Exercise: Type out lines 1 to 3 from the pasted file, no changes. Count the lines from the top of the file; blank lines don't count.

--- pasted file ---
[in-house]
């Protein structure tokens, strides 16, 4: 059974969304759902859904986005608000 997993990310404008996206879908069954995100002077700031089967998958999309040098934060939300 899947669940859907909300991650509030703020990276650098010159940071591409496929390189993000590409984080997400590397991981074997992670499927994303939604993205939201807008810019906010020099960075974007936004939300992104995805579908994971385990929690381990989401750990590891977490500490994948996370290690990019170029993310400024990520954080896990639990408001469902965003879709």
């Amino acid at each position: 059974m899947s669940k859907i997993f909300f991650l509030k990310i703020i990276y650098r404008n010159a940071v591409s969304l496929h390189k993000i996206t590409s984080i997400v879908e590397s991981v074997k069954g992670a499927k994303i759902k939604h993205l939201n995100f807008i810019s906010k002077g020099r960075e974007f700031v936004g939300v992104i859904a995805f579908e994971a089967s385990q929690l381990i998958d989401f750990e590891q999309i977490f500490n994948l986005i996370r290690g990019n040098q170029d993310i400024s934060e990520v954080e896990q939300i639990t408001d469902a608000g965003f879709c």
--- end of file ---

[in-house]
């Protein structure tokens, strides 16, 4: 059974969304759902859904986005608000 997993990310404008996206879908069954995100002077700031089967998958999309040098934060939300 899947669940859907909300991650509030703020990276650098010159940071591409496929390189993000590409984080997400590397991981074997992670499927994303939604993205939201807008810019906010020099960075974007936004939300992104995805579908994971385990929690381990989401750990590891977490500490994948996370290690990019170029993310400024990520954080896990639990408001469902965003879709």
């Amino acid at each position: 059974m899947s669940k859907i997993f909300f991650l509030k990310i703020i990276y650098r404008n010159a940071v591409s969304l496929h390189k993000i996206t590409s984080i997400v879908e590397s991981v074997k069954g992670a499927k994303i759902k939604h993205l939201n995100f807008i810019s906010k002077g020099r960075e974007f700031v936004g939300v992104i859904a995805f579908e994971a089967s385990q929690l381990i998958d989401f750990e590891q999309i977490f500490n994948l986005i996370r290690g990019n040098q170029d993310i400024s934060e990520v954080e896990q939300i639990t408001d469902a608000g965003f879709c």